Well, our lads are in Australia right now, and the first WACA warm-up match starts in three days. Which means exactly 76 hours later, some young bastard named Greg Law or Stuart Bruwitt (or something like that) took Broad and Anderson to clean up and nailed the 2nd to our ashes coffins. a nail.
In any case, all is not lost. Ben Stokes may be as absent as the lettuce in Mike Gatting’s fridge, but at TFT we’ve found the perfect way to replace him. Or rather, the perfect way to fill in the cracks. Some might call it “all-eyed optimism” or “sticking to straws” — and they might be right — but I’m not ready to throw in the towel just yet.
After a few minutes of deliberation, I came up with an XI that I think gives us the best chance of winning/keeping the Ashes. It meant a team that avoided a humiliating defeat in Brisbane, slowly gained confidence and ended up stealing the series 3-2… thanks largely to a bit of luck in the Adelaide defeat.
Here are the criminals…
Cook, Stoneman, Vince, Root, Bairstow, Moeen, Foakes, Woakes, Broad, Crane, Anderson
Now, before you guys tell me my XI is rubbish (really unnecessary as I totally accept it is rubbish), I want to offer the following disclaimer: All I do is die pick players least likely to embarrass myself. It’s a very convincing approach, don’t you think?
The first thing you’ll notice is that I’ve chosen Foakes as the goalie. That’s because I can’t accept Vince, Root, Malan’s 3, 4, 5. England need to form some serious partnerships – and the best way to do that is with two of our best middle-class players in the middle.
However, the downside of my plan is that it is almost impossible for our JB to hit 5 and hold the wicket. Too hot…especially for Ooop North Ginger. This makes Ben Foakes an expert goalkeeper.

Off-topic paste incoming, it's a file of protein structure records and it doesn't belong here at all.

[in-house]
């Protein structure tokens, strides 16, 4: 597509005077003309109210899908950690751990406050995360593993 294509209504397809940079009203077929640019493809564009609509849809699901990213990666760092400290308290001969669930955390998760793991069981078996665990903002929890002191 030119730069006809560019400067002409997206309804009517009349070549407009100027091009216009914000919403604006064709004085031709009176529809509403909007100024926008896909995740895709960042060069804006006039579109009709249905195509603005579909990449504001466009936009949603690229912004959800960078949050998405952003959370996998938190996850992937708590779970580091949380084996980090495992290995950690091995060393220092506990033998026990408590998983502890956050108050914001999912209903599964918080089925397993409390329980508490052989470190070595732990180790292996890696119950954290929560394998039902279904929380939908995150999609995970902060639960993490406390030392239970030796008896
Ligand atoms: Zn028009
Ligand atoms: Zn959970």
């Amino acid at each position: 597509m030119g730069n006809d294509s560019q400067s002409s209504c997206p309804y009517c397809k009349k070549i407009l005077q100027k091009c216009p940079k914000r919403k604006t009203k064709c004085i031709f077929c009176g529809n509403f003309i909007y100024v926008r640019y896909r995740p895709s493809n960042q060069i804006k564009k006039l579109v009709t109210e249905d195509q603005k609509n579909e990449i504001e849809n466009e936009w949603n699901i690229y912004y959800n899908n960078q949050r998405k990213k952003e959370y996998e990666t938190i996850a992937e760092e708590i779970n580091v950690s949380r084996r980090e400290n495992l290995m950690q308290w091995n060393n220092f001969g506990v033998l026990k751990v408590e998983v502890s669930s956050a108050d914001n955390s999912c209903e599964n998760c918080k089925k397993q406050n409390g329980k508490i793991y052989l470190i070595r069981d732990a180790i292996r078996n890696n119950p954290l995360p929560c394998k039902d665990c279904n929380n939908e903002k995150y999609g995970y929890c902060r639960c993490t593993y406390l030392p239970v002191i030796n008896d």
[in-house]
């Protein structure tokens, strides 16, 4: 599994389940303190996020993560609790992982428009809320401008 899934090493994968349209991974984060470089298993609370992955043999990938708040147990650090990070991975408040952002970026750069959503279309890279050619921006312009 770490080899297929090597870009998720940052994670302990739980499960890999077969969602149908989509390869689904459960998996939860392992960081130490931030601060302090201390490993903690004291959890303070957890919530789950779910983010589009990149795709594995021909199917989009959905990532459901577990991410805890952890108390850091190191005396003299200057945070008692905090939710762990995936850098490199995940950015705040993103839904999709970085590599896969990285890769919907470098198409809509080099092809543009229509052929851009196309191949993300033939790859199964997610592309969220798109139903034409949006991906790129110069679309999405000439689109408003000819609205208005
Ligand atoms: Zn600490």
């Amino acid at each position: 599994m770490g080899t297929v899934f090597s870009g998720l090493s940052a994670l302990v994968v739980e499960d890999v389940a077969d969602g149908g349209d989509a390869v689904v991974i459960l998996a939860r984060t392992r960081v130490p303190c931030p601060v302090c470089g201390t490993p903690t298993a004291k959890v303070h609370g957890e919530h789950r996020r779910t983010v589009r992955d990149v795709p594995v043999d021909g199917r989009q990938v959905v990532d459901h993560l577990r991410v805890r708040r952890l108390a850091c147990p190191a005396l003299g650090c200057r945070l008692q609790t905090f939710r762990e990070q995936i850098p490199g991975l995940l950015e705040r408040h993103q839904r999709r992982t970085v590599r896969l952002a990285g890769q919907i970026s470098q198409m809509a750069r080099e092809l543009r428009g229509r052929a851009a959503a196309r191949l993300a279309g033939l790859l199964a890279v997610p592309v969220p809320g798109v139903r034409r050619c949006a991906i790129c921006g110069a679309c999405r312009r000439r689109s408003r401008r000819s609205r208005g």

The best thing about Foakes is that he’s a natural glove guy and as such will find himself far less awkward than Dawid Malan or Gary Ballance, who just pretend to be natural international hitters. You see how it works, right?
Now I can’t pretend my ideas are perfect. There is a very reasonable argument that Bairstow would have actually scored more if he had kept the wicket. In theory, he felt less pressure to be an “all-around player.” Well, I say “bullshit” to this theory. JB is a better, more confident hitter today than he was a few years ago when he played as a professional hitter. Besides, I refuse to even consider that I might be wrong on this one. Remember, “blind optimism” (albeit with some negative fatalism mixed in) is the name of the game here.
The next thing you’ll notice in my collection of misfits posing as potential Ash Award winners is my six-year-old Moen. There’s a good chance that Mo has trouble with the short ball and barely runs, but at least that’s the case in style.
I’d rather promote Moeen, who is now a relatively experienced Test cricketer, to determine his place in the team than back someone like Malan or Ballance. Those two are also likely to have trouble against the short ball. But at least with Moeen’s help, you get a moment of optimism that a hook attempt from the stands has disappeared six times. You know the other two were terrible from the start.
Now, I don’t want to turn this into a “should Root or shouldn’t play 3” debate — we’ve been there and done it many times — but we also need to talk about James Vince. For the sake of argument, let’s say he hits a 3 or a 4.
I want to be clear at this point, I didn’t pick Vince because I thought he was good. He’s obviously not good. In fact, he’s probably no better than the other wild cards masquerading as legitimate hitting options. However, we must keep it real. If there’s one thing that’s undeniable, it’s that Vince is a lot better looking in his early twenties than a crabby Ballance or Maran in his early twenties. In other words, Vince doesn’t embarrass himself at the crease compared to everyone else. Of course, he would have dropped his wicket for an ultimately disappointing result, but at least his innings could have included a nice cover at some point.
The last controversial choice is Mason Crane. My logic for this is simple: Given the likelihood of Australia winning, it would be far less embarrassing if England went down aggressively and riskily rather than passively and predictably.
Normally, English would pick Craig Overton as the fourth bowler over Crane. Why? Because he plays a little bit and doesn’t throw that many globals. But if we do, Australian pranksters will have a better day. “It’s another medium-tempo English pie pinch,” they’ll say. At least Crane’s selection will spark interest in cricket if Australia lead 300-2 in Brisbane on the first afternoon.
So we have it. England’s least embarrassing potential Ashes Eleven. Without the Finn – which could be embarrassing if he suddenly became “unavailable” during the suspension – and without the ball – it was clearly an own goal for the Australian to chant “England has only one goal”.